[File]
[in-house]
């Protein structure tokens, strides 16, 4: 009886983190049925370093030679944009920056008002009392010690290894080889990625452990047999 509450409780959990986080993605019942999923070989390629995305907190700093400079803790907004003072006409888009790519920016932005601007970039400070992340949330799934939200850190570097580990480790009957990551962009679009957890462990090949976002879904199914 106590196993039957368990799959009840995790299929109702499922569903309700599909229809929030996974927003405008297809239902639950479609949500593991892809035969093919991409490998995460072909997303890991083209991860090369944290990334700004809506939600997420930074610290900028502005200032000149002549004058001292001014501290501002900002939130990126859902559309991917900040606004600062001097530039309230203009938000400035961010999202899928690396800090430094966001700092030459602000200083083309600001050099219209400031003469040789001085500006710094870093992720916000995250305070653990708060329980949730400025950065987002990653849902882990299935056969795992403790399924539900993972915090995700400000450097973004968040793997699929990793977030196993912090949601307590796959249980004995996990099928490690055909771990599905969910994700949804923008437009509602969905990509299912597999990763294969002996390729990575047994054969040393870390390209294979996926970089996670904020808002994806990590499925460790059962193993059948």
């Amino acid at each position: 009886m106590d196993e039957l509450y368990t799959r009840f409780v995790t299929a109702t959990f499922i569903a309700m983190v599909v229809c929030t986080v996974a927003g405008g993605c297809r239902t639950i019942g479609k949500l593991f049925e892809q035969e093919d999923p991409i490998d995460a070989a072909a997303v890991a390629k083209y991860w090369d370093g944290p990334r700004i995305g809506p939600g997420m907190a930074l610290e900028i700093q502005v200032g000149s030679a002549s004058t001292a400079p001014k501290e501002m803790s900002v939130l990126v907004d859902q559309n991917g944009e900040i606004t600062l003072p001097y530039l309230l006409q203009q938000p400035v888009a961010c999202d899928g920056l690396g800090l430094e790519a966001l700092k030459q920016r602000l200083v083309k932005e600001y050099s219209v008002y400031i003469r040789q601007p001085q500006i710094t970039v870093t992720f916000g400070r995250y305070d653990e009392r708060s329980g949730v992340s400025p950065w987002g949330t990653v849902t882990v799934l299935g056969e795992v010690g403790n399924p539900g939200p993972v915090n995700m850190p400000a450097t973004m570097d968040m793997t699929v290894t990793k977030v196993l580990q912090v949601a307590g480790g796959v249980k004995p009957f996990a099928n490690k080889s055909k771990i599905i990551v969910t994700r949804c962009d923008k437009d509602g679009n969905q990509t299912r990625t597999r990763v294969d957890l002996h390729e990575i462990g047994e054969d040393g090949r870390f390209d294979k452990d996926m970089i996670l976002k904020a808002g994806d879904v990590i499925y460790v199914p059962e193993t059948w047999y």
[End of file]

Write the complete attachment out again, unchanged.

[in-house]
């Protein structure tokens, strides 16, 4: 009886983190049925370093030679944009920056008002009392010690290894080889990625452990047999 509450409780959990986080993605019942999923070989390629995305907190700093400079803790907004003072006409888009790519920016932005601007970039400070992340949330799934939200850190570097580990480790009957990551962009679009957890462990090949976002879904199914 106590196993039957368990799959009840995790299929109702499922569903309700599909229809929030996974927003405008297809239902639950479609949500593991892809035969093919991409490998995460072909997303890991083209991860090369944290990334700004809506939600997420930074610290900028502005200032000149002549004058001292001014501290501002900002939130990126859902559309991917900040606004600062001097530039309230203009938000400035961010999202899928690396800090430094966001700092030459602000200083083309600001050099219209400031003469040789001085500006710094870093992720916000995250305070653990708060329980949730400025950065987002990653849902882990299935056969795992403790399924539900993972915090995700400000450097973004968040793997699929990793977030196993912090949601307590796959249980004995996990099928490690055909771990599905969910994700949804923008437009509602969905990509299912597999990763294969002996390729990575047994054969040393870390390209294979996926970089996670904020808002994806990590499925460790059962193993059948």
């Amino acid at each position: 009886m106590d196993e039957l509450y368990t799959r009840f409780v995790t299929a109702t959990f499922i569903a309700m983190v599909v229809c929030t986080v996974a927003g405008g993605c297809r239902t639950i019942g479609k949500l593991f049925e892809q035969e093919d999923p991409i490998d995460a070989a072909a997303v890991a390629k083209y991860w090369d370093g944290p990334r700004i995305g809506p939600g997420m907190a930074l610290e900028i700093q502005v200032g000149s030679a002549s004058t001292a400079p001014k501290e501002m803790s900002v939130l990126v907004d859902q559309n991917g944009e900040i606004t600062l003072p001097y530039l309230l006409q203009q938000p400035v888009a961010c999202d899928g920056l690396g800090l430094e790519a966001l700092k030459q920016r602000l200083v083309k932005e600001y050099s219209v008002y400031i003469r040789q601007p001085q500006i710094t970039v870093t992720f916000g400070r995250y305070d653990e009392r708060s329980g949730v992340s400025p950065w987002g949330t990653v849902t882990v799934l299935g056969e795992v010690g403790n399924p539900g939200p993972v915090n995700m850190p400000a450097t973004m570097d968040m793997t699929v290894t990793k977030v196993l580990q912090v949601a307590g480790g796959v249980k004995p009957f996990a099928n490690k080889s055909k771990i599905i990551v969910t994700r949804c962009d923008k437009d509602g679009n969905q990509t299912r990625t597999r990763v294969d957890l002996h390729e990575i462990g047994e054969d040393g090949r870390f390209d294979k452990d996926m970089i996670l976002k904020a808002g994806d879904v990590i499925y460790v199914p059962e193993t059948w047999y």